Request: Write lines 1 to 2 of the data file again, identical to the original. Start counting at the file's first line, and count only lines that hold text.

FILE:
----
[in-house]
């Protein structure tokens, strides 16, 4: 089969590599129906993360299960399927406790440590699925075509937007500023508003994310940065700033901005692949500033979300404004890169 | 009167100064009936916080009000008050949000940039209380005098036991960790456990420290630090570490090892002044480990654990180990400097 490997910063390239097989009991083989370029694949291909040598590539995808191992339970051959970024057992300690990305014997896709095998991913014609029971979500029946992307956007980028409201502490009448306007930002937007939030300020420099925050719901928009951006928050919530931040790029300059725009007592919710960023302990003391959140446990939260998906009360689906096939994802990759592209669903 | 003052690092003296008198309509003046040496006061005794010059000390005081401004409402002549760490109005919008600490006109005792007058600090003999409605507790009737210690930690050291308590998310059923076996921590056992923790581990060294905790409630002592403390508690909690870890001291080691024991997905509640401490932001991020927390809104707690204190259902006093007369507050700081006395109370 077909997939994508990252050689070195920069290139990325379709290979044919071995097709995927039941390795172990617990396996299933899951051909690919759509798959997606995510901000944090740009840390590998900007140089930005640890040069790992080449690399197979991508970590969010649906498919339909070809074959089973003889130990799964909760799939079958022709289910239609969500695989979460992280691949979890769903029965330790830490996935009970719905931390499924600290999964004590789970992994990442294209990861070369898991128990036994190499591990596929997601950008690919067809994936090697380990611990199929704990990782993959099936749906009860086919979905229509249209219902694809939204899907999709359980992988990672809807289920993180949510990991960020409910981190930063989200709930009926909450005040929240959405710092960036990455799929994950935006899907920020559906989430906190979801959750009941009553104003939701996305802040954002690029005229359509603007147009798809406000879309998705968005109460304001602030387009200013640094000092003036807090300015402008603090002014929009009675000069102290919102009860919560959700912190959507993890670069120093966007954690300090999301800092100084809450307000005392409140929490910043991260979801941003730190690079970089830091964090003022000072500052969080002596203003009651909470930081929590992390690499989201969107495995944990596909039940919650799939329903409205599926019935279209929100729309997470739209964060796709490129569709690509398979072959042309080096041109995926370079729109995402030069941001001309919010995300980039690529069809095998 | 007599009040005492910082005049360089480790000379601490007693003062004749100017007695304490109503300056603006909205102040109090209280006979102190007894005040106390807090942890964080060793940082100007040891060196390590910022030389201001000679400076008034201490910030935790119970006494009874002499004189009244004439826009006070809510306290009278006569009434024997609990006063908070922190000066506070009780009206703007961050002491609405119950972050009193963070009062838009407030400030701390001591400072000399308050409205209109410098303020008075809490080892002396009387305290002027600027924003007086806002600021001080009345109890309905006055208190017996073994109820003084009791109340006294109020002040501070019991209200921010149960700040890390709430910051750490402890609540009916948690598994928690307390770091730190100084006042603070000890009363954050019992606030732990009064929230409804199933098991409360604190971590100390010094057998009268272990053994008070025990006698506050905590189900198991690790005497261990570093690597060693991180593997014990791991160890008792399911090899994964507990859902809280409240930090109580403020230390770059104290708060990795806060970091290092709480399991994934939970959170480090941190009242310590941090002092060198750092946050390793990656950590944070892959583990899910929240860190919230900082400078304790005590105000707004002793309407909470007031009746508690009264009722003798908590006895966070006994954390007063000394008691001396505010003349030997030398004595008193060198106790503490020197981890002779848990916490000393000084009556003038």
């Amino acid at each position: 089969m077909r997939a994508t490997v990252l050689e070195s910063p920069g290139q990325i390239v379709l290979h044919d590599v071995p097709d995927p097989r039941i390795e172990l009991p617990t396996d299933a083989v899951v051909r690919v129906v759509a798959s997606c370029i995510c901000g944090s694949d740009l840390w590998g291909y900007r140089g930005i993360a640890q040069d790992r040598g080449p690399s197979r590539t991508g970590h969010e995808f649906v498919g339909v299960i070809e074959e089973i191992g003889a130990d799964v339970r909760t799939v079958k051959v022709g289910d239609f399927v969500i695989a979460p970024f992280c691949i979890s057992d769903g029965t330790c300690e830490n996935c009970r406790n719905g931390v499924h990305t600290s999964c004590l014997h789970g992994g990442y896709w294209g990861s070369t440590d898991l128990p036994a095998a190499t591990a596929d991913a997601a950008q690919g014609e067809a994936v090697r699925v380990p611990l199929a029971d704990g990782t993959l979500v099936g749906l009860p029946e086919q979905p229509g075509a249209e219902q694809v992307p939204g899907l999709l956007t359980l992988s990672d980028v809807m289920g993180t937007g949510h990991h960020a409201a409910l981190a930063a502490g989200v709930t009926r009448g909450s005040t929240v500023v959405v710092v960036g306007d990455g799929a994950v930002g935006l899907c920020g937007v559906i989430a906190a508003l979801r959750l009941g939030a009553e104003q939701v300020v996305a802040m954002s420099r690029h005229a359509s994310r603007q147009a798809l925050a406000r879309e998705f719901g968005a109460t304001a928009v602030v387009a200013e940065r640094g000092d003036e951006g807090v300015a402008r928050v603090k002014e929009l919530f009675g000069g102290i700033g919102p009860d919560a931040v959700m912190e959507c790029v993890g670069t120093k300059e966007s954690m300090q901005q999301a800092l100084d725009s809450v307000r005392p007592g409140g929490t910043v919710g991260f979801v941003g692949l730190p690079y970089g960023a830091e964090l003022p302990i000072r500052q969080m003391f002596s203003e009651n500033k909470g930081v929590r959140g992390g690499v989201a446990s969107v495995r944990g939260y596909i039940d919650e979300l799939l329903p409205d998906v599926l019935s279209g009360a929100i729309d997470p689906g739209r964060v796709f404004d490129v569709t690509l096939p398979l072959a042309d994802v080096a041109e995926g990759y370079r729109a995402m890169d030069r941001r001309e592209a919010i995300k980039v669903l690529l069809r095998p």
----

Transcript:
[in-house]
């Protein structure tokens, strides 16, 4: 089969590599129906993360299960399927406790440590699925075509937007500023508003994310940065700033901005692949500033979300404004890169 | 009167100064009936916080009000008050949000940039209380005098036991960790456990420290630090570490090892002044480990654990180990400097 490997910063390239097989009991083989370029694949291909040598590539995808191992339970051959970024057992300690990305014997896709095998991913014609029971979500029946992307956007980028409201502490009448306007930002937007939030300020420099925050719901928009951006928050919530931040790029300059725009007592919710960023302990003391959140446990939260998906009360689906096939994802990759592209669903 | 003052690092003296008198309509003046040496006061005794010059000390005081401004409402002549760490109005919008600490006109005792007058600090003999409605507790009737210690930690050291308590998310059923076996921590056992923790581990060294905790409630002592403390508690909690870890001291080691024991997905509640401490932001991020927390809104707690204190259902006093007369507050700081006395109370 077909997939994508990252050689070195920069290139990325379709290979044919071995097709995927039941390795172990617990396996299933899951051909690919759509798959997606995510901000944090740009840390590998900007140089930005640890040069790992080449690399197979991508970590969010649906498919339909070809074959089973003889130990799964909760799939079958022709289910239609969500695989979460992280691949979890769903029965330790830490996935009970719905931390499924600290999964004590789970992994990442294209990861070369898991128990036994190499591990596929997601950008690919067809994936090697380990611990199929704990990782993959099936749906009860086919979905229509249209219902694809939204899907999709359980992988990672809807289920993180949510990991960020409910981190930063989200709930009926909450005040929240959405710092960036990455799929994950935006899907920020559906989430906190979801959750009941009553104003939701996305802040954002690029005229359509603007147009798809406000879309998705968005109460304001602030387009200013640094000092003036807090300015402008603090002014929009009675000069102290919102009860919560959700912190959507993890670069120093966007954690300090999301800092100084809450307000005392409140929490910043991260979801941003730190690079970089830091964090003022000072500052969080002596203003009651909470930081929590992390690499989201969107495995944990596909039940919650799939329903409205599926019935279209929100729309997470739209964060796709490129569709690509398979072959042309080096041109995926370079729109995402030069941001001309919010995300980039690529069809095998 | 007599009040005492910082005049360089480790000379601490007693003062004749100017007695304490109503300056603006909205102040109090209280006979102190007894005040106390807090942890964080060793940082100007040891060196390590910022030389201001000679400076008034201490910030935790119970006494009874002499004189009244004439826009006070809510306290009278006569009434024997609990006063908070922190000066506070009780009206703007961050002491609405119950972050009193963070009062838009407030400030701390001591400072000399308050409205209109410098303020008075809490080892002396009387305290002027600027924003007086806002600021001080009345109890309905006055208190017996073994109820003084009791109340006294109020002040501070019991209200921010149960700040890390709430910051750490402890609540009916948690598994928690307390770091730190100084006042603070000890009363954050019992606030732990009064929230409804199933098991409360604190971590100390010094057998009268272990053994008070025990006698506050905590189900198991690790005497261990570093690597060693991180593997014990791991160890008792399911090899994964507990859902809280409240930090109580403020230390770059104290708060990795806060970091290092709480399991994934939970959170480090941190009242310590941090002092060198750092946050390793990656950590944070892959583990899910929240860190919230900082400078304790005590105000707004002793309407909470007031009746508690009264009722003798908590006895966070006994954390007063000394008691001396505010003349030997030398004595008193060198106790503490020197981890002779848990916490000393000084009556003038």